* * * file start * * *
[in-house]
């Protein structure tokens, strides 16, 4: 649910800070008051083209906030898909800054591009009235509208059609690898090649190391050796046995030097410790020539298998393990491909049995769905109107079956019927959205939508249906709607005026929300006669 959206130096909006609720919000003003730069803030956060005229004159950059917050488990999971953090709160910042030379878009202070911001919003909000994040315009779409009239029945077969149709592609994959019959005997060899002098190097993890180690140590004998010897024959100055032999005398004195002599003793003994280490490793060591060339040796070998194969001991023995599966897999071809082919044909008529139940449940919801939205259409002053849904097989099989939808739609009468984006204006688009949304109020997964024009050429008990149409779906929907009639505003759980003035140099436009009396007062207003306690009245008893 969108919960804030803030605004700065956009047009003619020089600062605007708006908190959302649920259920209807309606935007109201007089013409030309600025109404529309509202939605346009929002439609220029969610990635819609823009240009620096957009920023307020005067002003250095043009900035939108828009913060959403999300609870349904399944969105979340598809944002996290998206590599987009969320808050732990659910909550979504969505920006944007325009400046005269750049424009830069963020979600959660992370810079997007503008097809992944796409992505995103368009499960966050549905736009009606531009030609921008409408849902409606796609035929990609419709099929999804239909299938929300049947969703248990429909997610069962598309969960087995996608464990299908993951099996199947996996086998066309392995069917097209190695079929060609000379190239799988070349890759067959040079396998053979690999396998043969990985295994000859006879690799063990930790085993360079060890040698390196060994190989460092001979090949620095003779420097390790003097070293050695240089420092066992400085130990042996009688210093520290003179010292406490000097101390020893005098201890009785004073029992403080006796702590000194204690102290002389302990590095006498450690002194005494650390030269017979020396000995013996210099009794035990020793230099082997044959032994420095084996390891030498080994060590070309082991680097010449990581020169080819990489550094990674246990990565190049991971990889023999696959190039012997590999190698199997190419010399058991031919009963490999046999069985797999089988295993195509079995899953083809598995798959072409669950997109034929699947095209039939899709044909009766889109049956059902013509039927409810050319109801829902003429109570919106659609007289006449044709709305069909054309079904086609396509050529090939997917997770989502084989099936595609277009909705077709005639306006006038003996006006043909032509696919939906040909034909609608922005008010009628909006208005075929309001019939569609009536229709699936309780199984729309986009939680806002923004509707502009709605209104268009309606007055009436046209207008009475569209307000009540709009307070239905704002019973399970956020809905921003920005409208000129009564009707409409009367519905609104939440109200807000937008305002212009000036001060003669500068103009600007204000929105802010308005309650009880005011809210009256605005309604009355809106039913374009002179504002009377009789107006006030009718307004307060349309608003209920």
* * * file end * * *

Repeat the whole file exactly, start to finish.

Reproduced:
[in-house]
């Protein structure tokens, strides 16, 4: 649910800070008051083209906030898909800054591009009235509208059609690898090649190391050796046995030097410790020539298998393990491909049995769905109107079956019927959205939508249906709607005026929300006669 959206130096909006609720919000003003730069803030956060005229004159950059917050488990999971953090709160910042030379878009202070911001919003909000994040315009779409009239029945077969149709592609994959019959005997060899002098190097993890180690140590004998010897024959100055032999005398004195002599003793003994280490490793060591060339040796070998194969001991023995599966897999071809082919044909008529139940449940919801939205259409002053849904097989099989939808739609009468984006204006688009949304109020997964024009050429008990149409779906929907009639505003759980003035140099436009009396007062207003306690009245008893 969108919960804030803030605004700065956009047009003619020089600062605007708006908190959302649920259920209807309606935007109201007089013409030309600025109404529309509202939605346009929002439609220029969610990635819609823009240009620096957009920023307020005067002003250095043009900035939108828009913060959403999300609870349904399944969105979340598809944002996290998206590599987009969320808050732990659910909550979504969505920006944007325009400046005269750049424009830069963020979600959660992370810079997007503008097809992944796409992505995103368009499960966050549905736009009606531009030609921008409408849902409606796609035929990609419709099929999804239909299938929300049947969703248990429909997610069962598309969960087995996608464990299908993951099996199947996996086998066309392995069917097209190695079929060609000379190239799988070349890759067959040079396998053979690999396998043969990985295994000859006879690799063990930790085993360079060890040698390196060994190989460092001979090949620095003779420097390790003097070293050695240089420092066992400085130990042996009688210093520290003179010292406490000097101390020893005098201890009785004073029992403080006796702590000194204690102290002389302990590095006498450690002194005494650390030269017979020396000995013996210099009794035990020793230099082997044959032994420095084996390891030498080994060590070309082991680097010449990581020169080819990489550094990674246990990565190049991971990889023999696959190039012997590999190698199997190419010399058991031919009963490999046999069985797999089988295993195509079995899953083809598995798959072409669950997109034929699947095209039939899709044909009766889109049956059902013509039927409810050319109801829902003429109570919106659609007289006449044709709305069909054309079904086609396509050529090939997917997770989502084989099936595609277009909705077709005639306006006038003996006006043909032509696919939906040909034909609608922005008010009628909006208005075929309001019939569609009536229709699936309780199984729309986009939680806002923004509707502009709605209104268009309606007055009436046209207008009475569209307000009540709009307070239905704002019973399970956020809905921003920005409208000129009564009707409409009367519905609104939440109200807000937008305002212009000036001060003669500068103009600007204000929105802010308005309650009880005011809210009256605005309604009355809106039913374009002179504002009377009789107006006030009718307004307060349309608003209920």